Square needs to comply with all Australian financial and privacy legislative requirements when operating in Australia. They are also required to report suspicious activity to the relevant agencies, no different to banks and other financial providers (e,g. credit card providers).
Square does collect information, especially from the Square account holders (the merchant) but it appears that little is collected of the customer…unless say detailed customer details are manually entered in Square. A tap and go (paywave) transaction without an issued invoice is unlikely to generate any more collected info than any other retailer.
There are many retailers which offer digital receipts to a printed one (Bunnings is possibly a well known example). Digital receipts have the same legal status as printed ones, but possibly less likely to be lost or fade over time. I suspect that inthe future, more and more retailers will move towards digital receipts to reduce costs and also save paper waste.
It is also worth noting that Square merchant fees are higher (about 1%) than that afforded by the banks, and if one processes more than about $3000-3500+ per month using Square, the bank issued EFTPOS machines become more cost effective. Square market is possibly more towards very small business with low turnovers, rather than larger small, medium to large businesses.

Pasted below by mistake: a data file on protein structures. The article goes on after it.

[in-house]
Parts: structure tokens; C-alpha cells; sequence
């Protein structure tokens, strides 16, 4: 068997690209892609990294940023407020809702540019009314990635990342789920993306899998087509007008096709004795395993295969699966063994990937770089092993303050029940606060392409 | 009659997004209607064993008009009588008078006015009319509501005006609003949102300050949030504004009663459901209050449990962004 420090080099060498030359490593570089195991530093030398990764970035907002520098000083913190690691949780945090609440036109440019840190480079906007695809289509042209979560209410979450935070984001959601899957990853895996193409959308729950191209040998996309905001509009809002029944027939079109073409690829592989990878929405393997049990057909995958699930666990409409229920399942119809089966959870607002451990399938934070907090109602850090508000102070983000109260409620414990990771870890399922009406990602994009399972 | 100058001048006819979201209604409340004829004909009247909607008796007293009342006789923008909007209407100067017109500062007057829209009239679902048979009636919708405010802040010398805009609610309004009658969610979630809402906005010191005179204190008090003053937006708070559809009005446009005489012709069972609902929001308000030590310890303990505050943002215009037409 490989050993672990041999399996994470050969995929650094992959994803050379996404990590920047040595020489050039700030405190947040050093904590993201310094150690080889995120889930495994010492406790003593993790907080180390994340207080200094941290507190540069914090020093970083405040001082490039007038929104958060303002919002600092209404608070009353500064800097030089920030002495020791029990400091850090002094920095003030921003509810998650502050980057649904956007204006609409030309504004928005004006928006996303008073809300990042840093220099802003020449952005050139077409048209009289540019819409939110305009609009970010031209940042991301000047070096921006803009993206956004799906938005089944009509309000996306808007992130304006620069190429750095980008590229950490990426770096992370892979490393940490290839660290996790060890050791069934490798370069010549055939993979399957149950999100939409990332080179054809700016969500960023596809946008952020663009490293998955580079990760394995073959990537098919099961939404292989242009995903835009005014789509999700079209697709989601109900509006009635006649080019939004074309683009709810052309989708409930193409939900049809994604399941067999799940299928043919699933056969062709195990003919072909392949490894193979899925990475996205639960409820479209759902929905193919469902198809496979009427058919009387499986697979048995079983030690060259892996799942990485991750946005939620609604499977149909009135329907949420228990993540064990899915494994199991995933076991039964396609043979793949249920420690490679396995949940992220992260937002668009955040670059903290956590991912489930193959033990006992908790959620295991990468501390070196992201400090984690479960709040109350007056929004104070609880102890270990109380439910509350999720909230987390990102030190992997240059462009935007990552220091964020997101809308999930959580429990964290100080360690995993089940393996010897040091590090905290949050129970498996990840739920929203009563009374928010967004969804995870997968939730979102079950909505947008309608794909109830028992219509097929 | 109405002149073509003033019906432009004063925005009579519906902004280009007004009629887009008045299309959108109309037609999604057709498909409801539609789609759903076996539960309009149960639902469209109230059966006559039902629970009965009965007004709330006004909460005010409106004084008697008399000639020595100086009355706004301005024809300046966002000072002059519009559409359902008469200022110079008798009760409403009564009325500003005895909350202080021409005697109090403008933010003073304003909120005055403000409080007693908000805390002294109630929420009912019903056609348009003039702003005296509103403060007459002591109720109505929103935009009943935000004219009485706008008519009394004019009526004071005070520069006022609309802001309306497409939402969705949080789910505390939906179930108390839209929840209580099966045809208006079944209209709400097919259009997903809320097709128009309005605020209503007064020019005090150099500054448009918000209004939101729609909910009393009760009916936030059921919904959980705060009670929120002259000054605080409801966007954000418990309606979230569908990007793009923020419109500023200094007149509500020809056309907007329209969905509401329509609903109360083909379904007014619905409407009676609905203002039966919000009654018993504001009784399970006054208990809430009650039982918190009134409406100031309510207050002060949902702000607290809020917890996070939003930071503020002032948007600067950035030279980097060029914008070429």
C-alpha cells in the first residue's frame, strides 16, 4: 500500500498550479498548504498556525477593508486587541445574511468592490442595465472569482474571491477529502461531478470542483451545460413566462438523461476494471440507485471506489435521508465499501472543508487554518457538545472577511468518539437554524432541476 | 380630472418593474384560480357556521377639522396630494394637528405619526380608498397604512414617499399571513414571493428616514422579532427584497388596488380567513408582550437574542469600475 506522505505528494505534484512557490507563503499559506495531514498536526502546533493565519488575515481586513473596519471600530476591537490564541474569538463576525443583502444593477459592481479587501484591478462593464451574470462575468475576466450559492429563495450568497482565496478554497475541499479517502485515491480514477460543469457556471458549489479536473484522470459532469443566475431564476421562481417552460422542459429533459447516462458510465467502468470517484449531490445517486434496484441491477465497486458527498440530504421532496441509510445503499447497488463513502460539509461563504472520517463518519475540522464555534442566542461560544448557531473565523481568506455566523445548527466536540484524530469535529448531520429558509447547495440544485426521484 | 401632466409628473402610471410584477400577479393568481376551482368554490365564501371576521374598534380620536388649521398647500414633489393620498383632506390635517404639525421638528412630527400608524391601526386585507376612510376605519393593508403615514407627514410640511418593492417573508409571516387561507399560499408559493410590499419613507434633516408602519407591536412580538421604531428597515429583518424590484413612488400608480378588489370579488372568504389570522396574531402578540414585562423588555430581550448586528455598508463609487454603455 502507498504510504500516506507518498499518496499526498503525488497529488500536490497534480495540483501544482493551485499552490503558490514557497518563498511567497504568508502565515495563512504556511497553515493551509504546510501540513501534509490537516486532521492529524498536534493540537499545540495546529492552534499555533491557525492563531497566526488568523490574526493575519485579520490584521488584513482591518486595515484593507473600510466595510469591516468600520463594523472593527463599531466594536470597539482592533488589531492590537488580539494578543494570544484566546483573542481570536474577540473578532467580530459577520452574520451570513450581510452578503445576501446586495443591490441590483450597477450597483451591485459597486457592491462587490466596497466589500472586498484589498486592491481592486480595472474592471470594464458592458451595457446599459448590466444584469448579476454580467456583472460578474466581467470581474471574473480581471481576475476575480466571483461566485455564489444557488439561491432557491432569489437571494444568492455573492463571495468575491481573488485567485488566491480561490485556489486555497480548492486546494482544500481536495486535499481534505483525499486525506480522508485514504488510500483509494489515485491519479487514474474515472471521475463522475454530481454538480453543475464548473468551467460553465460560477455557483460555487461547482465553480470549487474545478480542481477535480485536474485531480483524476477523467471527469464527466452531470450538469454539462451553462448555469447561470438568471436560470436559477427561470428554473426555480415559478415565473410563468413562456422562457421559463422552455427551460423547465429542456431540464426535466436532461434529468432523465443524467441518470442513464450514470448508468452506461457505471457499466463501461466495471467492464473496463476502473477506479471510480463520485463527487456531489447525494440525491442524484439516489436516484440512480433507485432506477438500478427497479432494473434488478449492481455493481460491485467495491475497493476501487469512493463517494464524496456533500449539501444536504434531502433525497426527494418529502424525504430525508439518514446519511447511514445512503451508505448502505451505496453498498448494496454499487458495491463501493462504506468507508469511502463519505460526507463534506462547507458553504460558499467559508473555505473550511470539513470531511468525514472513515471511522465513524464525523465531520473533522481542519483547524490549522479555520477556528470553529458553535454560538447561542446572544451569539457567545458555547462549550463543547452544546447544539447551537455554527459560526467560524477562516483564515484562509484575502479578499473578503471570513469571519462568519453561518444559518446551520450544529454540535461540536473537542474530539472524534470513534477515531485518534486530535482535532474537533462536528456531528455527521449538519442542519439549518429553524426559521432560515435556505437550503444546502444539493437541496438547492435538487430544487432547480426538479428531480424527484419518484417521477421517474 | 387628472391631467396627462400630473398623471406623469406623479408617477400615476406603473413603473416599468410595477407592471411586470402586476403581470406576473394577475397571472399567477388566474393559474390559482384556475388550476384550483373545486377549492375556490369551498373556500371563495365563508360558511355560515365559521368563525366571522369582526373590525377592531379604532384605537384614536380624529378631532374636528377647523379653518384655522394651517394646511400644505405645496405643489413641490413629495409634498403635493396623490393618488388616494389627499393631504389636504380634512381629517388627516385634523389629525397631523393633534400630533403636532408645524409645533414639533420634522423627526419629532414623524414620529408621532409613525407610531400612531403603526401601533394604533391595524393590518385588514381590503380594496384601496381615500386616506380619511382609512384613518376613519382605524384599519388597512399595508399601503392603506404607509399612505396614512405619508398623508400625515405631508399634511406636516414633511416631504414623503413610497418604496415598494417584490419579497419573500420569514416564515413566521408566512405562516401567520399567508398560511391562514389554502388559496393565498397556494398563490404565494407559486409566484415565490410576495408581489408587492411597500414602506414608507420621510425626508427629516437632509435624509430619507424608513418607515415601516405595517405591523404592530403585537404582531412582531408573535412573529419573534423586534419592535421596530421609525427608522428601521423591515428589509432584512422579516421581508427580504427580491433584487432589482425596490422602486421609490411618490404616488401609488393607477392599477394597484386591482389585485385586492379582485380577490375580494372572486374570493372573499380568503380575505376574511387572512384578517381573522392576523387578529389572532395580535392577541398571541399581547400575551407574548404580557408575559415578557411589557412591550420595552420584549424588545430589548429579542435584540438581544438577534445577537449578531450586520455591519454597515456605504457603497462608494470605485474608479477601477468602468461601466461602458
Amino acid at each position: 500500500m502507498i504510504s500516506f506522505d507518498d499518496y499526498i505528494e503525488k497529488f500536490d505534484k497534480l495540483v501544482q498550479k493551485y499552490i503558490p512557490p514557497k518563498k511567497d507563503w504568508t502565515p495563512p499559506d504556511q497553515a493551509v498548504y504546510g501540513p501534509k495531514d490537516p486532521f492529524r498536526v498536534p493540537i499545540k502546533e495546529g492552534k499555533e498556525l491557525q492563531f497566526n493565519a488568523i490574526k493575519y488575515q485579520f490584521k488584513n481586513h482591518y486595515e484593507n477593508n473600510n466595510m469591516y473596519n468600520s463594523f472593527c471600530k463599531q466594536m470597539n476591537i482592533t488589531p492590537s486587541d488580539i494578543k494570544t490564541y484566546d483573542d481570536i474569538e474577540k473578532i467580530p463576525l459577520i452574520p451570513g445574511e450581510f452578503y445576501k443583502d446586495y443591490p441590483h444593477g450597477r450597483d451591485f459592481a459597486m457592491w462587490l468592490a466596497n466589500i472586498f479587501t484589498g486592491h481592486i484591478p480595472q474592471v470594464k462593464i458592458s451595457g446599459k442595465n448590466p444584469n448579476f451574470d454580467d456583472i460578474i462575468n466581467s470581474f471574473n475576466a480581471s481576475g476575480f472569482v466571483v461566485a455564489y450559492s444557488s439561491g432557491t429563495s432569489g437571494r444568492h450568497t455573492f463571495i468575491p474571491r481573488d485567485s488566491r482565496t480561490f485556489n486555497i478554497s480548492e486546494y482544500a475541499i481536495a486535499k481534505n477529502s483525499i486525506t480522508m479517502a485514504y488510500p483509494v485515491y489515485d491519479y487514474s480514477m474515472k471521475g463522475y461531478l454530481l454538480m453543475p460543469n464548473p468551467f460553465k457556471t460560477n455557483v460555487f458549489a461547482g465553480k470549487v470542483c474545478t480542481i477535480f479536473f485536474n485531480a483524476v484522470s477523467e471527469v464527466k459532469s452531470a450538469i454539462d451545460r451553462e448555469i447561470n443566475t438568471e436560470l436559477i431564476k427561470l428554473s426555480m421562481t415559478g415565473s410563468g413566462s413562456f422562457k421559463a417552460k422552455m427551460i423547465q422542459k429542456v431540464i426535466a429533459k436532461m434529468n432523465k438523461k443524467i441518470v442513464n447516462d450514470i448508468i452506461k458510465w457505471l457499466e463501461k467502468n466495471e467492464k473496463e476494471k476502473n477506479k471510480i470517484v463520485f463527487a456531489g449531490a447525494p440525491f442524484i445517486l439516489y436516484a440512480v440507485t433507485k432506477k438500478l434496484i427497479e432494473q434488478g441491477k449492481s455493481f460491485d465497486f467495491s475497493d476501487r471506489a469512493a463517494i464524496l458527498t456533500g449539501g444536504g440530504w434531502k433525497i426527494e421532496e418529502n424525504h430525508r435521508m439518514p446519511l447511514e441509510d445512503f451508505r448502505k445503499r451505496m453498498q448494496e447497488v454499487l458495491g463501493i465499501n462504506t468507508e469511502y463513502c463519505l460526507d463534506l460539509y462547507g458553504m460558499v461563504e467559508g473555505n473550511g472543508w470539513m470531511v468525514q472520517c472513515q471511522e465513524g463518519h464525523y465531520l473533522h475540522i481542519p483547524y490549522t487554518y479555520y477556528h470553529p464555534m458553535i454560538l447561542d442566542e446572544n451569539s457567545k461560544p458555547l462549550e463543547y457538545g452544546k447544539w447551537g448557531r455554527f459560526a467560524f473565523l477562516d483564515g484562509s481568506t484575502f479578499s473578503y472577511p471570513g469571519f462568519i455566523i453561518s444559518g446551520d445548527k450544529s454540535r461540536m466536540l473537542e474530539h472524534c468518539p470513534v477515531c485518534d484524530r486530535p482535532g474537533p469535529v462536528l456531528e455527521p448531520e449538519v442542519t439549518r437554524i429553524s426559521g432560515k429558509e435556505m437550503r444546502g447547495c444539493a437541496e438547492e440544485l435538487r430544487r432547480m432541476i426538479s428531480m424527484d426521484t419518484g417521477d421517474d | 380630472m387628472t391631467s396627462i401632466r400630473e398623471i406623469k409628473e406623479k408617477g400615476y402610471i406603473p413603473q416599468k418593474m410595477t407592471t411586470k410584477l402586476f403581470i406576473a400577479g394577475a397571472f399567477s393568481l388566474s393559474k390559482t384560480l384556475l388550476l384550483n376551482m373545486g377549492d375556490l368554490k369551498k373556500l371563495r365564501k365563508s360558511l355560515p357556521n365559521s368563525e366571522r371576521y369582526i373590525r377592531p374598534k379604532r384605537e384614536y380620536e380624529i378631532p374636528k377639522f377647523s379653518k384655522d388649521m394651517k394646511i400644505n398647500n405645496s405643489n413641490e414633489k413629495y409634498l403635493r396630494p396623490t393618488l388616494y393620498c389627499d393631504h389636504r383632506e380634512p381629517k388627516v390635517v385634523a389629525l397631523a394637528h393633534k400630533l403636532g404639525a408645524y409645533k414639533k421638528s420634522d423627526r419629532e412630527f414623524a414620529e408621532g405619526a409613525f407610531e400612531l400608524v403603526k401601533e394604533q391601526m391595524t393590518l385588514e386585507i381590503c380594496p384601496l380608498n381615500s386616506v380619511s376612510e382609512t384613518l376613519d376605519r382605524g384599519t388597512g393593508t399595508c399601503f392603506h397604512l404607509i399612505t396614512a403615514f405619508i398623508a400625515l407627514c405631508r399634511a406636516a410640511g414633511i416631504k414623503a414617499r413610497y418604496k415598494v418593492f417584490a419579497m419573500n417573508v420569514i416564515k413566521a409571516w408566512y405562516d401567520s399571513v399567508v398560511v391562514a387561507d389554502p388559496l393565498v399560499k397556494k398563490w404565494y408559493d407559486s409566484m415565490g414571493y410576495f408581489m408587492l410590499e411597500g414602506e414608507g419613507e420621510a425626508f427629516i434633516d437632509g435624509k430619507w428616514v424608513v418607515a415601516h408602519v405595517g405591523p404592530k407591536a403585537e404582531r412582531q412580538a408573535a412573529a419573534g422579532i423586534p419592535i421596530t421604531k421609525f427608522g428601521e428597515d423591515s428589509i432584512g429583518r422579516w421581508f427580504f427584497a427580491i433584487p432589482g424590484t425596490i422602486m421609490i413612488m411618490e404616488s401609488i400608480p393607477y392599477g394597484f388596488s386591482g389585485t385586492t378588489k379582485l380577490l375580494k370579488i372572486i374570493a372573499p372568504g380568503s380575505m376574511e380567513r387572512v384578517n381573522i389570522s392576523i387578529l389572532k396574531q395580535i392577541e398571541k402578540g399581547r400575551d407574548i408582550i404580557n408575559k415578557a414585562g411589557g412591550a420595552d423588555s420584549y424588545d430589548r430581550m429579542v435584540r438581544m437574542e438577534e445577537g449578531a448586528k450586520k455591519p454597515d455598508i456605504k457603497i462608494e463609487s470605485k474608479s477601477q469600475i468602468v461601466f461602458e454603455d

BTW, we are exploring using Square for a small business we will be running later next year and have been weighing up the pros and cons from a merchant viewpoint. There are also other providers which compete with Square and traditional bank EFTPOS entering the Australian market place. On a positive note, these other providers provide competition to the traditional bank run system.
Maybe a comparison of emerging technologies with traditional ones could be a test for Choice…to evaluate these from a consumer perspective.